The federal policy that encouraged universal home ownership and riskier loans to under-qualified people was created and promoted by people like Christopher Dodd, Charles Schumer and Barney Frank and their oversight of Fannie Mae and Freddy Mac. When more regulation was proposed Frank famously said "These two entities ...are not facing any kind of financial crisis ... The more people exaggerate these problems, the more pressure there is on these companies, the less we will see in terms of affordable housing.” In 2003, Frank also stated his "famous dice roll": "I do not want the same kind of focus on safety and soundness that we have in the Office of the Comptroller of the Currency and the Office of Thrift Supervision. I want to roll the dice a little bit more in this situation towards subsidized housing." Dice roll is a curious phrase because Frank is also a promoter of legalized on line gambling.

Those responsible for encouraging financial failure are sitting in Congress. Dan Vander Plaats is right, the pendulum has now swung the other way and the tight regulations and higher capital requirements for banks means that no matter how low the interest rate go, banks will not loan money for re-financing or home purchase. The mortgage market is dead, people’s largest investment, their homes, are worthless and the economy is in the tank. The remedy is not to Occupy Wall Street, the remedy is to vote out those responsible for massive financial failure. Occupy Congress.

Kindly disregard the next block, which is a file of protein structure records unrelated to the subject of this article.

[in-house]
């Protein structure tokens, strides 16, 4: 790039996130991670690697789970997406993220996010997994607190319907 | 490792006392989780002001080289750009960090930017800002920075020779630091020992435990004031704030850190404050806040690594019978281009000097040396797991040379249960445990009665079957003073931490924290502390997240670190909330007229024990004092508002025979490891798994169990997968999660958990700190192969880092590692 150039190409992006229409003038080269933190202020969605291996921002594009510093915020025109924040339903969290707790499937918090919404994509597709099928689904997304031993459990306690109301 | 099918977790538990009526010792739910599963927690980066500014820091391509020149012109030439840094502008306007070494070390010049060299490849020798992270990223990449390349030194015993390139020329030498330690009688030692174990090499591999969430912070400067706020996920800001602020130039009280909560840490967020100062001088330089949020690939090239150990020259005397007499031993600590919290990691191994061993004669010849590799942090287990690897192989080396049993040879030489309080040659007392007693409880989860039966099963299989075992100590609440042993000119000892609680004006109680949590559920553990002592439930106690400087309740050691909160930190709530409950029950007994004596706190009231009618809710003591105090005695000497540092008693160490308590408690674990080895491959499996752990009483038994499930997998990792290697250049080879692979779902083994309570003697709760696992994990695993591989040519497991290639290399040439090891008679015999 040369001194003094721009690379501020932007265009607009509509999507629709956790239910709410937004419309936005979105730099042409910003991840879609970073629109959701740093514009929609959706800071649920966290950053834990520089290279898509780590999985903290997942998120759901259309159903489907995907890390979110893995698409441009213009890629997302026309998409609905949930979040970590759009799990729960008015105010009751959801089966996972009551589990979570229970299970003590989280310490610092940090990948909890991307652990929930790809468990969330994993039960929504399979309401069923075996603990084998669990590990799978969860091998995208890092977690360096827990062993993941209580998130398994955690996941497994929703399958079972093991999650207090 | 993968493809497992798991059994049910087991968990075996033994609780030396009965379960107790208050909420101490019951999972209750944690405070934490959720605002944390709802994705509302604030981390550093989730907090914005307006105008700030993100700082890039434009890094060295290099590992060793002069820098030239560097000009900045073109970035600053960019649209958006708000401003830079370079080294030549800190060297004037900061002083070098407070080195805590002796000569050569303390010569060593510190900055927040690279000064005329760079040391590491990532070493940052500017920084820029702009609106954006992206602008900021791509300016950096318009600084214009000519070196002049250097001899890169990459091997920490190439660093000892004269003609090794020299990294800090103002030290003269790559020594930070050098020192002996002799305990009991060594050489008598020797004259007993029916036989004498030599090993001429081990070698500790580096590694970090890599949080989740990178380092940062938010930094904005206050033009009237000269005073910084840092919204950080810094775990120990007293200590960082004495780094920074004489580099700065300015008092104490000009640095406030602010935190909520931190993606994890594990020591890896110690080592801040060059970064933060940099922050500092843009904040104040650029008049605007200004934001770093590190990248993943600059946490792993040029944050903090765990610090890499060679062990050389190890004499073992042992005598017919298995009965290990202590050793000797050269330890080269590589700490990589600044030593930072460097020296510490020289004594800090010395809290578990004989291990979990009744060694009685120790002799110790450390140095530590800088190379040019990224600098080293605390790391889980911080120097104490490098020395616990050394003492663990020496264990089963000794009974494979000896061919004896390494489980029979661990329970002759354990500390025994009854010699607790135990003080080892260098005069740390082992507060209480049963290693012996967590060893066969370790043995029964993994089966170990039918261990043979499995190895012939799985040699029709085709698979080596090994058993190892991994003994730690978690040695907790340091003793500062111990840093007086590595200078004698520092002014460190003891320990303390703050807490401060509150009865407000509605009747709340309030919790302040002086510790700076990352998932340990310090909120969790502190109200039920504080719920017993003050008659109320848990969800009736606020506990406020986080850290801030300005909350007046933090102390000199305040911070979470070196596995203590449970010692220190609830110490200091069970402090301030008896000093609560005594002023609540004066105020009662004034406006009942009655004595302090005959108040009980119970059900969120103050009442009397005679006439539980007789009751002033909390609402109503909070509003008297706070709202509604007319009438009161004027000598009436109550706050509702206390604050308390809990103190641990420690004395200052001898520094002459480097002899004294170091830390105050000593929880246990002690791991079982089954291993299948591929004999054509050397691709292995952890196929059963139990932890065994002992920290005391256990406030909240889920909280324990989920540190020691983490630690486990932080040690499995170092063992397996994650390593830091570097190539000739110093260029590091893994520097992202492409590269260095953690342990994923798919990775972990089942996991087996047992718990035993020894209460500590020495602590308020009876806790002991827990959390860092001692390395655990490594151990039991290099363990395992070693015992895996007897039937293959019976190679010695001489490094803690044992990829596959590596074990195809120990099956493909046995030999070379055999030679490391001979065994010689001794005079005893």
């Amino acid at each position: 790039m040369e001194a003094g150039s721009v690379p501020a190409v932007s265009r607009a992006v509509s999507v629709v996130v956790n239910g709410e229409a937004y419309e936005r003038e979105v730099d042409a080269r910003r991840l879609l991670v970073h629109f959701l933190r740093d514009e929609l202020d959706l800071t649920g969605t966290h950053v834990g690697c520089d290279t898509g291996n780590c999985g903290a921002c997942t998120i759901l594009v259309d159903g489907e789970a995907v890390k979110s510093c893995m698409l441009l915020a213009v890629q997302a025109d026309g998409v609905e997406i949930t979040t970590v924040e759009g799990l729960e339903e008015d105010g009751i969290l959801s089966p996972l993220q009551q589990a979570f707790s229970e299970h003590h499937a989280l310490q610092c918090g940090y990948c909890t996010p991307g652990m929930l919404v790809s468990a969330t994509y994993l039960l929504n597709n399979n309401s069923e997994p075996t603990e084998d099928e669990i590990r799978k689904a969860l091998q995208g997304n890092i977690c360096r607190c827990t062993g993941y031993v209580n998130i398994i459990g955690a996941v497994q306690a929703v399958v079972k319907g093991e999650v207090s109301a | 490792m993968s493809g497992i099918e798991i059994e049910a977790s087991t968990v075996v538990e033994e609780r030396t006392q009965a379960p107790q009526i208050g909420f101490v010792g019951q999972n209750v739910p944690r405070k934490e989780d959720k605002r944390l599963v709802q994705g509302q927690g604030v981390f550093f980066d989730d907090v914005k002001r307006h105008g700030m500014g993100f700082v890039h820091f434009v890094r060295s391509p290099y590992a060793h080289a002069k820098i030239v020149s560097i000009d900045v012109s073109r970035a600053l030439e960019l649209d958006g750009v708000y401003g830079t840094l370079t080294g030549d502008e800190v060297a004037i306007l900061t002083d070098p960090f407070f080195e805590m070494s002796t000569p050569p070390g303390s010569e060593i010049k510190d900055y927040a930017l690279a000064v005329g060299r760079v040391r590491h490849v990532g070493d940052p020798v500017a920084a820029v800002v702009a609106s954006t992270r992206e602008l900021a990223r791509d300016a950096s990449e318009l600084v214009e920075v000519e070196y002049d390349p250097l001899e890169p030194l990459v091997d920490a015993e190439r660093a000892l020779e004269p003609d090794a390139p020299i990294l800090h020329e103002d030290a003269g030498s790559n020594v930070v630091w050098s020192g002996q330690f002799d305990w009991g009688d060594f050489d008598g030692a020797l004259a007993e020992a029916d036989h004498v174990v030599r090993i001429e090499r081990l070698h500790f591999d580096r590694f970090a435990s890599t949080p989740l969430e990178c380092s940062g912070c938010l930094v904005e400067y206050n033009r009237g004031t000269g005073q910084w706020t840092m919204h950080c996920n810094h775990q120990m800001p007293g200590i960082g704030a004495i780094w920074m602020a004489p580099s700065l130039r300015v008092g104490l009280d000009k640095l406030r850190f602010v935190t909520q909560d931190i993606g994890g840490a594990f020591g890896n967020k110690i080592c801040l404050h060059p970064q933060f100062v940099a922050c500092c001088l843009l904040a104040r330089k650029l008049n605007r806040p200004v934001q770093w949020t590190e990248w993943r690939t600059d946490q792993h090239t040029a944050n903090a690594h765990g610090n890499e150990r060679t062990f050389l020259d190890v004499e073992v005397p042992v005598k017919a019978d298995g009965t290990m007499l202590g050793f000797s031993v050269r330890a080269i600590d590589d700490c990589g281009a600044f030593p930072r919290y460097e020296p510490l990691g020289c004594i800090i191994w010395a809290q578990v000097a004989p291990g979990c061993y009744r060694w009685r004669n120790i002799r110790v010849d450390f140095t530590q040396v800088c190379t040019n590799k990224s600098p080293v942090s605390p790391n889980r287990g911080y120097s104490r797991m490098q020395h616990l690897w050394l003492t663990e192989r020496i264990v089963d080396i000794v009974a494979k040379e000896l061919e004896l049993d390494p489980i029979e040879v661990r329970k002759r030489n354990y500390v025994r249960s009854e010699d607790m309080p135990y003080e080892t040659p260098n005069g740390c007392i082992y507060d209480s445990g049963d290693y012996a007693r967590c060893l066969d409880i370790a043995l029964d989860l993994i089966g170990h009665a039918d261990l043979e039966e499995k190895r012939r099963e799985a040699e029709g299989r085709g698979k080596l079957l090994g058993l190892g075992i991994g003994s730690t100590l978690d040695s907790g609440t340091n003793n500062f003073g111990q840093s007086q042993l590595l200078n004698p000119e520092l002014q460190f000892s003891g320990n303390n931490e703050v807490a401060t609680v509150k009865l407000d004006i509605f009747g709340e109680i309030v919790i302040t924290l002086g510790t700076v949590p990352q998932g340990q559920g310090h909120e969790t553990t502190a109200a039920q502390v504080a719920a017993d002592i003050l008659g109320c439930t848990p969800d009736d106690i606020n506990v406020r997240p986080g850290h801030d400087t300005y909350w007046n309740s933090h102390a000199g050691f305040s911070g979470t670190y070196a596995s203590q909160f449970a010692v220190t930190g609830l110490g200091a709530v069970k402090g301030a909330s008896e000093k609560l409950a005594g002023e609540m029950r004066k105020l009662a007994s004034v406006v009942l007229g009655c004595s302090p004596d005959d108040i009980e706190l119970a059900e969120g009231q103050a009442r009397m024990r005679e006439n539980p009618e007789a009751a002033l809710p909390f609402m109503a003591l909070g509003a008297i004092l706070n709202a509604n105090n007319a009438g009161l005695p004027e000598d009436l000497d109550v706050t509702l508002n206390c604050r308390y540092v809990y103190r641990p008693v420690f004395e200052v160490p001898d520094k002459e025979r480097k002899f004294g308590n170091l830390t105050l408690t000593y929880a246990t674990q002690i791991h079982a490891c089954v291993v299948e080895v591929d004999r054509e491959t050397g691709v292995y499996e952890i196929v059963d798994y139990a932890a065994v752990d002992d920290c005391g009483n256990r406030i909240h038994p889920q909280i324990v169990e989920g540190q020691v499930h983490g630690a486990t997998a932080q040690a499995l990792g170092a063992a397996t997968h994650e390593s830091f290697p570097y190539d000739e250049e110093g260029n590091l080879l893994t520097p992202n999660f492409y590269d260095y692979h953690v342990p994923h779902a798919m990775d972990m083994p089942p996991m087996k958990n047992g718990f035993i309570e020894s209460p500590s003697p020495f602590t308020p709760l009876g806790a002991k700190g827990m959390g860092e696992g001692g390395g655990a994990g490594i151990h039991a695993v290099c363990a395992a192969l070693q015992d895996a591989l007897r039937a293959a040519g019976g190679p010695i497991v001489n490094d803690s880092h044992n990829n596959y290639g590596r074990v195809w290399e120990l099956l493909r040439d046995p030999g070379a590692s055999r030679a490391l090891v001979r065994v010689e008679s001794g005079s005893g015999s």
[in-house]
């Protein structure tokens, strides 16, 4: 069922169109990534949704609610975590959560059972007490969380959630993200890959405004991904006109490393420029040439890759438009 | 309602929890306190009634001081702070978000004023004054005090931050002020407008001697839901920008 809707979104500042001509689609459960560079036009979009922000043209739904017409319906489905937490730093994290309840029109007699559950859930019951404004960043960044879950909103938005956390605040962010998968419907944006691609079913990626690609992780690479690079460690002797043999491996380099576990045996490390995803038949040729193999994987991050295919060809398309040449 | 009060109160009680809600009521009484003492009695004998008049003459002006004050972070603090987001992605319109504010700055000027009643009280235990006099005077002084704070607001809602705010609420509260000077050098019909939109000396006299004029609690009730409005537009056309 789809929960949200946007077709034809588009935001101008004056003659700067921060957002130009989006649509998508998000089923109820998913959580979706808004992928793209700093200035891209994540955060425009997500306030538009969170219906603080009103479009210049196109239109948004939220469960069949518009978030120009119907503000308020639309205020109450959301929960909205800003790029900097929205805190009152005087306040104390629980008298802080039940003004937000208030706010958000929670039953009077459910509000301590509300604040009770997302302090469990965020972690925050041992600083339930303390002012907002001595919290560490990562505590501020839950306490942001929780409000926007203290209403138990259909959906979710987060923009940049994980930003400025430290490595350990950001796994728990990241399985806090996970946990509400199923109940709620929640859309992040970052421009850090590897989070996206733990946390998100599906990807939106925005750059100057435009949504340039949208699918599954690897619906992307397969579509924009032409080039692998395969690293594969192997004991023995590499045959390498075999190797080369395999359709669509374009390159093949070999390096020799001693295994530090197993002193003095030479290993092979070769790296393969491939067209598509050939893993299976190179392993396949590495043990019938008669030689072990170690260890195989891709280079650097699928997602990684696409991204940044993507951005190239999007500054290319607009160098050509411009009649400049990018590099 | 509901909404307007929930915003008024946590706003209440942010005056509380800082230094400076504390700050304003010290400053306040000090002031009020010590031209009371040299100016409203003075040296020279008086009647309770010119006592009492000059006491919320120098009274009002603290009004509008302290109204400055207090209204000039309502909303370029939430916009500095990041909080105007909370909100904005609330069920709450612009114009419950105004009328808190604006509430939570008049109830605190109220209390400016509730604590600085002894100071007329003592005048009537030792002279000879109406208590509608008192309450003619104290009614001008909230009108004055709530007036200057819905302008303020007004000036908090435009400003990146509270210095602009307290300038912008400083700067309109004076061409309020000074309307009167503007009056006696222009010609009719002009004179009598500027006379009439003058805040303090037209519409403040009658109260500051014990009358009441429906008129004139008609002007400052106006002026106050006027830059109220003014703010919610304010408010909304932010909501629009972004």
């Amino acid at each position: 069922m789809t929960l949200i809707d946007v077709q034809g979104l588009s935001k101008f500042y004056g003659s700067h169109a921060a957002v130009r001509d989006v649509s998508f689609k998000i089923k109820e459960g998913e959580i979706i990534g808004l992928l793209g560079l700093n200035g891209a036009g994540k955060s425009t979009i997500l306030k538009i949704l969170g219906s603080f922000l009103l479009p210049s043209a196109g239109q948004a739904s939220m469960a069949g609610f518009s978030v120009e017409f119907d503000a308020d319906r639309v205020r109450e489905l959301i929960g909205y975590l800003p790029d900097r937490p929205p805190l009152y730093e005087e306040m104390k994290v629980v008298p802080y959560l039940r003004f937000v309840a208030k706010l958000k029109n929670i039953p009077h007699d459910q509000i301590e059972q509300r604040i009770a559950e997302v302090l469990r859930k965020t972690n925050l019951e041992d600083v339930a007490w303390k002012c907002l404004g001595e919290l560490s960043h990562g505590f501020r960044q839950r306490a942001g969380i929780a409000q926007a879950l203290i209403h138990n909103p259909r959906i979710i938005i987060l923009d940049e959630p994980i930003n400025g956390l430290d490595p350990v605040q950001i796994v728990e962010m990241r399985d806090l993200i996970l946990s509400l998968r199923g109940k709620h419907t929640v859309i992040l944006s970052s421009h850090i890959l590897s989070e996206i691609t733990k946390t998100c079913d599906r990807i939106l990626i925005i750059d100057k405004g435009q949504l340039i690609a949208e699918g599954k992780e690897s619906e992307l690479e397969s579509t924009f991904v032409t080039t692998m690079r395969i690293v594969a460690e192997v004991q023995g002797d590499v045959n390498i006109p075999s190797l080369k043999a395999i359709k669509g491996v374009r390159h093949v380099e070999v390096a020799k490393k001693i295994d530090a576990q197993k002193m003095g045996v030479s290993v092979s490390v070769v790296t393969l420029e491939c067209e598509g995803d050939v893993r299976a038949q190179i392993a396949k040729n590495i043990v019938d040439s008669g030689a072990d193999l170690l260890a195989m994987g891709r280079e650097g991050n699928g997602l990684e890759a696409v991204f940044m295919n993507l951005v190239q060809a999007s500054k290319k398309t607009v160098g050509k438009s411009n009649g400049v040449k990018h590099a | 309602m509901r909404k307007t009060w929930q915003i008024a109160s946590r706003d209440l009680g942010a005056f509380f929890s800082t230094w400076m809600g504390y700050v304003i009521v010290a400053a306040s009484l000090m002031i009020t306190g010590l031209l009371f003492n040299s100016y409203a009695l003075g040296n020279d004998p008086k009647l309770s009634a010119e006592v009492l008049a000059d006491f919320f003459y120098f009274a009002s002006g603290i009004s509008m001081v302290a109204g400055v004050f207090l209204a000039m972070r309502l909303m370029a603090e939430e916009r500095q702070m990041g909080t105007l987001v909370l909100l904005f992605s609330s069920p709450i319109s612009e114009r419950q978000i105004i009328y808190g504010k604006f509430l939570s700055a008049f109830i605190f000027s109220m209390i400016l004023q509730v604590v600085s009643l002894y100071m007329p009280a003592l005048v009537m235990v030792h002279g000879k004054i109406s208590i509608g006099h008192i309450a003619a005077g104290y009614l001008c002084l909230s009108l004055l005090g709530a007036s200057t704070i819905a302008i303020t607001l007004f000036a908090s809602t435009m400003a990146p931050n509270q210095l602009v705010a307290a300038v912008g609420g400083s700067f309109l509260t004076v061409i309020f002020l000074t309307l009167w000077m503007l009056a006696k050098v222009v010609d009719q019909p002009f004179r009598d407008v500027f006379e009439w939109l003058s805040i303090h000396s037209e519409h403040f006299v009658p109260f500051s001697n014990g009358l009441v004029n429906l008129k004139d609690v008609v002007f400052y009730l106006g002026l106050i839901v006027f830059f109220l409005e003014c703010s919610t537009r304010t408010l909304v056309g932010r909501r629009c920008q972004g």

Economic justice is not confiscating my neighbor’s earnings and savings and redistributing it to others. Eliminating profit for risk simply takes away the incentive to work or save, removing the incentive to innovate and invent. At best, economic justice starts with creating a system where all can work, accumulate savings, have access to education and enjoy the rewards of their responsibility and thrift. Marta, socialism earned its bad rap in the 20th century for the massive failure of the United Soviet Socialist Republic, East Germany, Czechoslovakia, for the failure of China’s economy and its return to capitalism. An economic system based on collective ownership of the means of production eliminates personal responsibility. Yes, Socialism emphasizes equality rather than achievement, and values workers by the amount of time they put in rather than by the amount of value they produce. It also makes individuals dependent on the state for everything from food to health care. Witness the imploding socialist economy of Greece. Utopias based on an inadequate understanding of the fall of man become the worst kind of oppressive dystopias.

Gary Bebop
October 20, 2011

"Someone left the cake out in the rain..."  Ah, the utopians.  They have such high hopes that "this time" they'll succeed (without the mess, without the bloodshed, without the misery and final disappointment).  Occupy is the distraction of the passing parade.  And Jesus warned about distraction...